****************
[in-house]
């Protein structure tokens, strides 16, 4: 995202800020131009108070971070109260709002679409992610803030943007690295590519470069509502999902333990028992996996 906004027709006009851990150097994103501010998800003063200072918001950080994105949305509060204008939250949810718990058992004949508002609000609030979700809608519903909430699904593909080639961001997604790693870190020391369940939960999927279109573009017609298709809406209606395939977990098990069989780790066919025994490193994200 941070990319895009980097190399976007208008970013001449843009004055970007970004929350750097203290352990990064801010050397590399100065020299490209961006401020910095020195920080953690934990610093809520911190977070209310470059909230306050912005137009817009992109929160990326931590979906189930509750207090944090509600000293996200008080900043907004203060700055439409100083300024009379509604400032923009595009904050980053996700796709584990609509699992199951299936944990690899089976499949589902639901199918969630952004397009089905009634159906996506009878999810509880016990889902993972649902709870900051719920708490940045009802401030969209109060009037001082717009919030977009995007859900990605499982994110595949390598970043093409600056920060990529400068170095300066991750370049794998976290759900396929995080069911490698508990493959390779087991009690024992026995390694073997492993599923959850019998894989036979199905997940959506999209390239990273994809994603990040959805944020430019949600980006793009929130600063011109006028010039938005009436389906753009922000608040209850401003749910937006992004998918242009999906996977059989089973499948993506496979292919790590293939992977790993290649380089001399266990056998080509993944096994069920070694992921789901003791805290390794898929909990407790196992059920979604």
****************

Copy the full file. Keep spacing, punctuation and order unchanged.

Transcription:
[in-house]
């Protein structure tokens, strides 16, 4: 995202800020131009108070971070109260709002679409992610803030943007690295590519470069509502999902333990028992996996 906004027709006009851990150097994103501010998800003063200072918001950080994105949305509060204008939250949810718990058992004949508002609000609030979700809608519903909430699904593909080639961001997604790693870190020391369940939960999927279109573009017609298709809406209606395939977990098990069989780790066919025994490193994200 941070990319895009980097190399976007208008970013001449843009004055970007970004929350750097203290352990990064801010050397590399100065020299490209961006401020910095020195920080953690934990610093809520911190977070209310470059909230306050912005137009817009992109929160990326931590979906189930509750207090944090509600000293996200008080900043907004203060700055439409100083300024009379509604400032923009595009904050980053996700796709584990609509699992199951299936944990690899089976499949589902639901199918969630952004397009089905009634159906996506009878999810509880016990889902993972649902709870900051719920708490940045009802401030969209109060009037001082717009919030977009995007859900990605499982994110595949390598970043093409600056920060990529400068170095300066991750370049794998976290759900396929995080069911490698508990493959390779087991009690024992026995390694073997492993599923959850019998894989036979199905997940959506999209390239990273994809994603990040959805944020430019949600980006793009929130600063011109006028010039938005009436389906753009922000608040209850401003749910937006992004998918242009999906996977059989089973499948993506496979292919790590293939992977790993290649380089001399266990056998080509993944096994069920070694992921789901003791805290390794898929909990407790196992059920979604």